The basilisk had swept the Sorting Hat into Harry's arms. Harry seized it. It was all he had left, his only chance-he rammed it onto his head and threw himself flat on the floor as the basilisk's tail swung over him again. Help me—help me—Harry thought, his eyes screwed tight under the hat. Please help me— There was no answering voice. Instead the hat contracted, as though an invisible hand was squeezing it very tightly.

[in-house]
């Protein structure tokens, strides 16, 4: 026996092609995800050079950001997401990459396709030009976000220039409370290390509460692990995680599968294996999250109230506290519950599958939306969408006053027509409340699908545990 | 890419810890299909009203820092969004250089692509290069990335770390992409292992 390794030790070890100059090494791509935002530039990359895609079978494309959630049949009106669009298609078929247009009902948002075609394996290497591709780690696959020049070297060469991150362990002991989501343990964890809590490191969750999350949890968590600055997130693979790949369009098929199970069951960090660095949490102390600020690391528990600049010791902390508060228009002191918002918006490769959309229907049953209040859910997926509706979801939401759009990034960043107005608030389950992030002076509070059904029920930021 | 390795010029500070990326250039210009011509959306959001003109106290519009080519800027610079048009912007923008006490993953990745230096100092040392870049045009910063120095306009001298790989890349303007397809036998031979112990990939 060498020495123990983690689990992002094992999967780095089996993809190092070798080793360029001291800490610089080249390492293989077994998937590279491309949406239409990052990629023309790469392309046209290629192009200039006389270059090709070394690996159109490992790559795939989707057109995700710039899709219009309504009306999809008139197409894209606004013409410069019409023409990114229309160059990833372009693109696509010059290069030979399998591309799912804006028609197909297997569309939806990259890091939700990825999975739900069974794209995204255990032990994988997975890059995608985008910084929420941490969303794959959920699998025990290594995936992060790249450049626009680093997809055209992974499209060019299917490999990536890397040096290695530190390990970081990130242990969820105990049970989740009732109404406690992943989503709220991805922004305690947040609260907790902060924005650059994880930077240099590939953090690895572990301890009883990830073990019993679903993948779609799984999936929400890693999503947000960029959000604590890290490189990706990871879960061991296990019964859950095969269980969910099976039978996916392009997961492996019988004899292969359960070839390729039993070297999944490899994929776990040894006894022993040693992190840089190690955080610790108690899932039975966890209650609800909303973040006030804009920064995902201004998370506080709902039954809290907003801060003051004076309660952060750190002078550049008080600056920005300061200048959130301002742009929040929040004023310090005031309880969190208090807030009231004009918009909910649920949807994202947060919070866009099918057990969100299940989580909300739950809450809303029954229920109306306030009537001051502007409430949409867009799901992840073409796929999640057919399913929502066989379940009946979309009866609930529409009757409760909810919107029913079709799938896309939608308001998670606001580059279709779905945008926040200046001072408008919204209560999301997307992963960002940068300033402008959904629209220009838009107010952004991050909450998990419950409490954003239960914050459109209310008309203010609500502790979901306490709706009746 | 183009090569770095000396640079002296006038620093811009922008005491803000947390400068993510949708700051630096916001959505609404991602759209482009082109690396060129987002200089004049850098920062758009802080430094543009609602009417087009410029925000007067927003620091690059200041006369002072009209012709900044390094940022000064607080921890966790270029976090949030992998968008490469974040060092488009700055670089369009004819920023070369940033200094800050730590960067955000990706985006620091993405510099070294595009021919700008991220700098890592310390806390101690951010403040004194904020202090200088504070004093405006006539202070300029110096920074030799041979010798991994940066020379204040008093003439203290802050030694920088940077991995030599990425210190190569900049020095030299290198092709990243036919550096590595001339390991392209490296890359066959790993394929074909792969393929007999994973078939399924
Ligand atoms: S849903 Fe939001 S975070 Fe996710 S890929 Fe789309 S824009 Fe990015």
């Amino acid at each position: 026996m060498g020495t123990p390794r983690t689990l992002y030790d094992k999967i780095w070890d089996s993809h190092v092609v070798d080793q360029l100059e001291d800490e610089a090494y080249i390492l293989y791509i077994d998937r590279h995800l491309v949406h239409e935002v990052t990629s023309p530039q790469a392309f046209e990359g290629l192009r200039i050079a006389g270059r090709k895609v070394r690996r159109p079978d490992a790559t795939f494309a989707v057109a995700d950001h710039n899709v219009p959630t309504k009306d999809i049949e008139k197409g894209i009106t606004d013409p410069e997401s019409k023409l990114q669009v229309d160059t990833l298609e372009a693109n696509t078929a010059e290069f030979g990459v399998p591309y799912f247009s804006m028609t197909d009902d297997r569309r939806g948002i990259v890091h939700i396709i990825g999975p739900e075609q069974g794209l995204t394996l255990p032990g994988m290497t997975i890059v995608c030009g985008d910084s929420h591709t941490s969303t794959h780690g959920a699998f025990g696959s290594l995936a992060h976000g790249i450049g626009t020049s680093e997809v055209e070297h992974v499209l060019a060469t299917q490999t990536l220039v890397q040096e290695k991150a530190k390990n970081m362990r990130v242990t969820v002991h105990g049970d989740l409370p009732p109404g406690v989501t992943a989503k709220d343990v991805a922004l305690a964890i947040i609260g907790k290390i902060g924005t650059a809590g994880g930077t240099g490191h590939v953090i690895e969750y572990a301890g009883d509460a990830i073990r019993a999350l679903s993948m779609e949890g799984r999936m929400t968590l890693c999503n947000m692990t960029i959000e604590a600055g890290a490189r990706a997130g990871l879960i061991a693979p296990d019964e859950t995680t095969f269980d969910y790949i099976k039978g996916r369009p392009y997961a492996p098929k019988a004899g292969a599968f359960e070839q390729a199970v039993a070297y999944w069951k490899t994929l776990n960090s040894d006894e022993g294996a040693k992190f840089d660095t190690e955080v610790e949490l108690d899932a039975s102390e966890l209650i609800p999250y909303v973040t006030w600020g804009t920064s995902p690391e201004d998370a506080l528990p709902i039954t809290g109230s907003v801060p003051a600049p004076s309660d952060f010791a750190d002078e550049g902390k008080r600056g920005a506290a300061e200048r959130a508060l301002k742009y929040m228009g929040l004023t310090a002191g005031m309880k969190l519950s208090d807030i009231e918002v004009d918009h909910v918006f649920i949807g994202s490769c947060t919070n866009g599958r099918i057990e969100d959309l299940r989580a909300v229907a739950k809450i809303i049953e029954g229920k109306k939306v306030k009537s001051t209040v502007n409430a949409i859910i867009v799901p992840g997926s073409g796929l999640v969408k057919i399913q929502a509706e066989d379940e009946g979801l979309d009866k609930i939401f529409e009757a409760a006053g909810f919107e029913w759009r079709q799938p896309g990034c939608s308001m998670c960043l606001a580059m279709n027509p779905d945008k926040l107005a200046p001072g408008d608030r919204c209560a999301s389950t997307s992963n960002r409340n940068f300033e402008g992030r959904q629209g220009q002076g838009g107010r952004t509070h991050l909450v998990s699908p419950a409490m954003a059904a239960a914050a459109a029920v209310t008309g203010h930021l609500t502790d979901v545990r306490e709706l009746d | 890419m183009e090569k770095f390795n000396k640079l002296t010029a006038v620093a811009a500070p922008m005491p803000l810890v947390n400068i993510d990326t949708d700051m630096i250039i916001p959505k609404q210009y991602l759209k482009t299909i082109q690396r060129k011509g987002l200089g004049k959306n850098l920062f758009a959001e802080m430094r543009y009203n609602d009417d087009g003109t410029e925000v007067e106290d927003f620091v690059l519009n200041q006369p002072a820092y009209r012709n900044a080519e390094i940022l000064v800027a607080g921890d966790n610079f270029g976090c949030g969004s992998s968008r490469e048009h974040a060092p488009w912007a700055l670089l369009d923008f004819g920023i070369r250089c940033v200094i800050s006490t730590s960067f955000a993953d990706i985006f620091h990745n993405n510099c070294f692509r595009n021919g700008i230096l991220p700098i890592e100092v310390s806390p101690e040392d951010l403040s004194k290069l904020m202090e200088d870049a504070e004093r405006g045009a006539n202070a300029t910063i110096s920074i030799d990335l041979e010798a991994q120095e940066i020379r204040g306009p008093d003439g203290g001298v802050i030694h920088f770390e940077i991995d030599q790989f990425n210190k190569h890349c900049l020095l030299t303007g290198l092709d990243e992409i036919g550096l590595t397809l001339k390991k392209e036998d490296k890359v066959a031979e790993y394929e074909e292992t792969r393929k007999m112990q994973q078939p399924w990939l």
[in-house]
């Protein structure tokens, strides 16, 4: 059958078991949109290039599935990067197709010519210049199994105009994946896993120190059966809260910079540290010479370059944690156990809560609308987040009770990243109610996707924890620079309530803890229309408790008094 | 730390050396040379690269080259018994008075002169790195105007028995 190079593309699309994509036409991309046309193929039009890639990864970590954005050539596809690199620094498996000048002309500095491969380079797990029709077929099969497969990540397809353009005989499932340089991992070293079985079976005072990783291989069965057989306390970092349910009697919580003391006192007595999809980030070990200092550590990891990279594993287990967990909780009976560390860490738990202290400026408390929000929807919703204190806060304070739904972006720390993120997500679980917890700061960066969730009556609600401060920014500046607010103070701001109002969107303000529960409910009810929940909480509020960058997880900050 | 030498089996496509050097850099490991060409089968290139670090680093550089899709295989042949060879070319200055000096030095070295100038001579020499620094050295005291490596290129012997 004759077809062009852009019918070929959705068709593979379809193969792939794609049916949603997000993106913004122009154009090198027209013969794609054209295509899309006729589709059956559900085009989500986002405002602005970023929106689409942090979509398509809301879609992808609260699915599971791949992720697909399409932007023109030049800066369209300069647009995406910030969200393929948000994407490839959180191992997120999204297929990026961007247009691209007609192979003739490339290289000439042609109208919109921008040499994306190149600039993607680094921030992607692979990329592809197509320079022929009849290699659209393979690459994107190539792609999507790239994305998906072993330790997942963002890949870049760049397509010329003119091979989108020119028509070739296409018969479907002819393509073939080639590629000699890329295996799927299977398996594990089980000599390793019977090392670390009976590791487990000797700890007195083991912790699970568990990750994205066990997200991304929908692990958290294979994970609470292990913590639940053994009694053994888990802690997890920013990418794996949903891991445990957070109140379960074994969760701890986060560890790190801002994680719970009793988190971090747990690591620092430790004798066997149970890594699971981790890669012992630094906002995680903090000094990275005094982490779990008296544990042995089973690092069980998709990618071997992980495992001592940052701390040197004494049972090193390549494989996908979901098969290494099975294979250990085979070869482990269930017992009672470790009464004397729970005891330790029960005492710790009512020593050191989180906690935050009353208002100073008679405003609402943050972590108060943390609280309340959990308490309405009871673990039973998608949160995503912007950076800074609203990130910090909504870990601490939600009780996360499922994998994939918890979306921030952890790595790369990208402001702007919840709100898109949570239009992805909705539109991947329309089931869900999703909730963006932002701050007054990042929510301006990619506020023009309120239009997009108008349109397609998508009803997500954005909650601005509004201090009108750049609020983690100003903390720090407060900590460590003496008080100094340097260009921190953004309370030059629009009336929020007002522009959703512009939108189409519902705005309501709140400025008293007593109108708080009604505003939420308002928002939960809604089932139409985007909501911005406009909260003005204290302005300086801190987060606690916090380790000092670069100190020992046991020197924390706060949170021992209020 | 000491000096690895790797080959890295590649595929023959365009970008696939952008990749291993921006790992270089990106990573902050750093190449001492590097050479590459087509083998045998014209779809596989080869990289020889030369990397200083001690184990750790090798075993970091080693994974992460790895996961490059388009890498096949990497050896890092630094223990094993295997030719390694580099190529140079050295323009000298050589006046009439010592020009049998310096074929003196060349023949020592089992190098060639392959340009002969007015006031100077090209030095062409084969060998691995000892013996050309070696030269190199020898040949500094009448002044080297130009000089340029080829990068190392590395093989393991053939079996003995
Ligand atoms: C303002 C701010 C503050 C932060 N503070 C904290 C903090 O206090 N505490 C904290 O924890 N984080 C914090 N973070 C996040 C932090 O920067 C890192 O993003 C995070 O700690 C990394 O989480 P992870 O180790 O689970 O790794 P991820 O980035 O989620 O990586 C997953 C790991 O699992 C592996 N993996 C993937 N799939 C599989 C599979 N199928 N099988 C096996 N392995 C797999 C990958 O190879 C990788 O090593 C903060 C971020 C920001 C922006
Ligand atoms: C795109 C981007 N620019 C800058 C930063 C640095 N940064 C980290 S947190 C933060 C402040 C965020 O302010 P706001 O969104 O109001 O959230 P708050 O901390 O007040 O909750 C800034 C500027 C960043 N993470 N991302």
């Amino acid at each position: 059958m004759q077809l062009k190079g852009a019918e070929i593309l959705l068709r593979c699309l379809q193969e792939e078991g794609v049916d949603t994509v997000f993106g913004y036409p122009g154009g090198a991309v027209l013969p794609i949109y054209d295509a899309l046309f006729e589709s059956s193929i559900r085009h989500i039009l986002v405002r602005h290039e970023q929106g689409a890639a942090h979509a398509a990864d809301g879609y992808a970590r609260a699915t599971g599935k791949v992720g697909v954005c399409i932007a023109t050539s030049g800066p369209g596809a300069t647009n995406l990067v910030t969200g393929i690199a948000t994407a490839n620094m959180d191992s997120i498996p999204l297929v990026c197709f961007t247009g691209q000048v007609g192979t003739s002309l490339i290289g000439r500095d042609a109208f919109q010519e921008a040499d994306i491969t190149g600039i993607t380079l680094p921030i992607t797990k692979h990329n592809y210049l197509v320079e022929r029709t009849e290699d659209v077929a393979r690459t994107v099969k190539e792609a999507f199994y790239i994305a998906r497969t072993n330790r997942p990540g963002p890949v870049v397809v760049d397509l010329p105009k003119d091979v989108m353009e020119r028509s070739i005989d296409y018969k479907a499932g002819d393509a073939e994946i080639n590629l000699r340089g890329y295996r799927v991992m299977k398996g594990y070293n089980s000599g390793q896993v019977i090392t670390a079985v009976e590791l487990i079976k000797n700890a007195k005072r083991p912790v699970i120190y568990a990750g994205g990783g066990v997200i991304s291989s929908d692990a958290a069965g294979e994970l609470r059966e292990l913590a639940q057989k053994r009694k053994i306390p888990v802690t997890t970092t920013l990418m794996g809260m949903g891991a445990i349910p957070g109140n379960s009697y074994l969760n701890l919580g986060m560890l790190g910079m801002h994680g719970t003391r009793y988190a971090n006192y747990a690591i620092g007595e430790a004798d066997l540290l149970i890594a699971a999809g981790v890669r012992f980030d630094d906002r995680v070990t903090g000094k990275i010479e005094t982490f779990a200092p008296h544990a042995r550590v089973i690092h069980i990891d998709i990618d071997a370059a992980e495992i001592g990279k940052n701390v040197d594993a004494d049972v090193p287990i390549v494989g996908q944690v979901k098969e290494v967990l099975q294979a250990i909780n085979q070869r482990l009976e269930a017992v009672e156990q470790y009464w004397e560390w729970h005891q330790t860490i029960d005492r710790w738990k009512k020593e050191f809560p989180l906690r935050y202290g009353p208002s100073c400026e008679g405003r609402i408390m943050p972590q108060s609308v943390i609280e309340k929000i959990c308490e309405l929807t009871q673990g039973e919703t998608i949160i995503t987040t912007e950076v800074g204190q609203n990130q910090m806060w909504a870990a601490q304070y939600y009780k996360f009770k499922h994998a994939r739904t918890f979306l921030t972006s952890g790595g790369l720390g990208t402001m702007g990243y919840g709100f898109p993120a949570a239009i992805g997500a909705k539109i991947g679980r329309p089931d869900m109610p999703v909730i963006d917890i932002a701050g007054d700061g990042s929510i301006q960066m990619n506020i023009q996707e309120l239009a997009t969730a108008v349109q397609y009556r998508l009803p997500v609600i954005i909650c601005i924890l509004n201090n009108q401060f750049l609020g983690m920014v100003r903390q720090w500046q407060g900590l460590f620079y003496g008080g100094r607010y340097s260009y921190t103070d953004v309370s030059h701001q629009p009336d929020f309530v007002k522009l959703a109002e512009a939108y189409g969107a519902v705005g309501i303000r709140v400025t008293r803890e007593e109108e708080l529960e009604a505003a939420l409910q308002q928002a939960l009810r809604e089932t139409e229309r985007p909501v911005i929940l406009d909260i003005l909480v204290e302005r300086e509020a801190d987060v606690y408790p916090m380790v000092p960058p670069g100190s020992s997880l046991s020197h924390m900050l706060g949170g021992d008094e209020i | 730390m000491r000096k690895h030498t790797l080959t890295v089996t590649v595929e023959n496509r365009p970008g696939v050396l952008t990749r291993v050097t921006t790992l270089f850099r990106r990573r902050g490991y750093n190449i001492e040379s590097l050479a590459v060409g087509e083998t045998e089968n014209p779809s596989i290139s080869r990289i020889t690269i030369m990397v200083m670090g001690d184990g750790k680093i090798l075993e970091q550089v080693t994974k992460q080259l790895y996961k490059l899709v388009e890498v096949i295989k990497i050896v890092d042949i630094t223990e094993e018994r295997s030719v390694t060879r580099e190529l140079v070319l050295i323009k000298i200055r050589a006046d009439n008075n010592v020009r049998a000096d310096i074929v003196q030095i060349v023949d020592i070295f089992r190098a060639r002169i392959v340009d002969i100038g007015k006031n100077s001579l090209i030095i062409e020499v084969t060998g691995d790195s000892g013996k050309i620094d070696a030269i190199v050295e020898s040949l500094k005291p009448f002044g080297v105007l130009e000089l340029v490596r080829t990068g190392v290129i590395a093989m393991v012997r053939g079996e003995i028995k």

This passage takes place when Harry is alone in the chamber with Tom Riddle and the basilisk, both of whom are about to kill him. The scene demonstrates the degree of Harry's heroism. Harry follows clues using clever, sleuth-like plans, and then he uses his great courage and determination to bring himself to the site of the crimes. Once there, Harry confronts powers much greater and more experienced than his own, and often the best he can do is simply hope as hard as he can that help will come from somewhere. As Dumbledore promises, help comes at Hogwarts to those who ask. Here the Sorting Hat produces Godric Gryffindor's ruby-embedded sword, which Harry uses to kill the deadly basilisk. The novel shows that victory is always a group effort—either among friends, with subtle help from teachers, or else with invisible protective charms left by past occurrences, just as Harry as a baby survived Voldemort, guarded by the love of his mother who sacrificed herself for him. Harry is great not only because of his talents and courage, but because he places himself up against the ultimate enemy and allows himself to be assisted by forces greater than himself.